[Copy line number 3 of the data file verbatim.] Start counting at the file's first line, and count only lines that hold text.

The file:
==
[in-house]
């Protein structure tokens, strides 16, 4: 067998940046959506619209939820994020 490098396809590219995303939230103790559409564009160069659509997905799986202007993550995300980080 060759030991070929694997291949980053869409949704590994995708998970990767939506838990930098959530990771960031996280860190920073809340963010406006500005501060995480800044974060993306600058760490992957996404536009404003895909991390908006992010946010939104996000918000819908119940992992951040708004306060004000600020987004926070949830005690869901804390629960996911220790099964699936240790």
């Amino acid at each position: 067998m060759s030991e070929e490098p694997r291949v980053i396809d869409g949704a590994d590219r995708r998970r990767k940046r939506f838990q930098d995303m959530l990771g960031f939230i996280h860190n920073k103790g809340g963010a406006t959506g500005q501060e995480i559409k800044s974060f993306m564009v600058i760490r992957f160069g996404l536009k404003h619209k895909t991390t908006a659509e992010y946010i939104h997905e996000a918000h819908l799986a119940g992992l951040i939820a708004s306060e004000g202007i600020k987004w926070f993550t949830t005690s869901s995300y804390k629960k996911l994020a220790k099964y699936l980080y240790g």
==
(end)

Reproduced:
């Amino acid at each position: 067998m060759s030991e070929e490098p694997r291949v980053i396809d869409g949704a590994d590219r995708r998970r990767k940046r939506f838990q930098d995303m959530l990771g960031f939230i996280h860190n920073k103790g809340g963010a406006t959506g500005q501060e995480i559409k800044s974060f993306m564009v600058i760490r992957f160069g996404l536009k404003h619209k895909t991390t908006a659509e992010y946010i939104h997905e996000a918000h819908l799986a119940g992992l951040i939820a708004s306060e004000g202007i600020k987004w926070f993550t949830t005690s869901s995300y804390k629960k996911l994020a220790k099964y699936l980080y240790g």